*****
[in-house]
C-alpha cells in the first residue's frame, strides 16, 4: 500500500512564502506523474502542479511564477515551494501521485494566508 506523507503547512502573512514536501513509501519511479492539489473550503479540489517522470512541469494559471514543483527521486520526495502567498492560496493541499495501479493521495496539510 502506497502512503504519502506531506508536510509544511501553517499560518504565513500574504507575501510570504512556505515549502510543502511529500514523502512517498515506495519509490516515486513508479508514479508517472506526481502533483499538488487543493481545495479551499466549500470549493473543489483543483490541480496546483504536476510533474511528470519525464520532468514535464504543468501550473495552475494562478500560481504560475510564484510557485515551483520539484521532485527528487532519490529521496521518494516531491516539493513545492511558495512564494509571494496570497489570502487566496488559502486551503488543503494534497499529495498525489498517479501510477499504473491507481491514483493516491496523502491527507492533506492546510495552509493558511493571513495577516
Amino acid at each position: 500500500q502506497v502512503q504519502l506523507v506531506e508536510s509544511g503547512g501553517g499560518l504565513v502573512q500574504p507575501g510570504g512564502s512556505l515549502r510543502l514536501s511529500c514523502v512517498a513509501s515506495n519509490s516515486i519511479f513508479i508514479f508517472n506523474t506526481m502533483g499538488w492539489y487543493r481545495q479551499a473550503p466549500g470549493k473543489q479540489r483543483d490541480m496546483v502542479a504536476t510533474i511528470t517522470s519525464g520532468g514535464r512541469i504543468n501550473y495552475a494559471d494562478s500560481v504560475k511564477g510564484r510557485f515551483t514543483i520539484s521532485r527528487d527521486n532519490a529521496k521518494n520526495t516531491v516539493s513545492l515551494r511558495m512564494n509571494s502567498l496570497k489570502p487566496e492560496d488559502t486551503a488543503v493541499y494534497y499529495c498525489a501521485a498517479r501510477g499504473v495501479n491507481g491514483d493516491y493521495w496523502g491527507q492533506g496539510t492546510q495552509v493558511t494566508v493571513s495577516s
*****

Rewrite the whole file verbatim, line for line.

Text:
[in-house]
C-alpha cells in the first residue's frame, strides 16, 4: 500500500512564502506523474502542479511564477515551494501521485494566508 506523507503547512502573512514536501513509501519511479492539489473550503479540489517522470512541469494559471514543483527521486520526495502567498492560496493541499495501479493521495496539510 502506497502512503504519502506531506508536510509544511501553517499560518504565513500574504507575501510570504512556505515549502510543502511529500514523502512517498515506495519509490516515486513508479508514479508517472506526481502533483499538488487543493481545495479551499466549500470549493473543489483543483490541480496546483504536476510533474511528470519525464520532468514535464504543468501550473495552475494562478500560481504560475510564484510557485515551483520539484521532485527528487532519490529521496521518494516531491516539493513545492511558495512564494509571494496570497489570502487566496488559502486551503488543503494534497499529495498525489498517479501510477499504473491507481491514483493516491496523502491527507492533506492546510495552509493558511493571513495577516
Amino acid at each position: 500500500q502506497v502512503q504519502l506523507v506531506e508536510s509544511g503547512g501553517g499560518l504565513v502573512q500574504p507575501g510570504g512564502s512556505l515549502r510543502l514536501s511529500c514523502v512517498a513509501s515506495n519509490s516515486i519511479f513508479i508514479f508517472n506523474t506526481m502533483g499538488w492539489y487543493r481545495q479551499a473550503p466549500g470549493k473543489q479540489r483543483d490541480m496546483v502542479a504536476t510533474i511528470t517522470s519525464g520532468g514535464r512541469i504543468n501550473y495552475a494559471d494562478s500560481v504560475k511564477g510564484r510557485f515551483t514543483i520539484s521532485r527528487d527521486n532519490a529521496k521518494n520526495t516531491v516539493s513545492l515551494r511558495m512564494n509571494s502567498l496570497k489570502p487566496e492560496d488559502t486551503a488543503v493541499y494534497y499529495c498525489a501521485a498517479r501510477g499504473v495501479n491507481g491514483d493516491y493521495w496523502g491527507q492533506g496539510t492546510q495552509v493558511t494566508v493571513s495577516s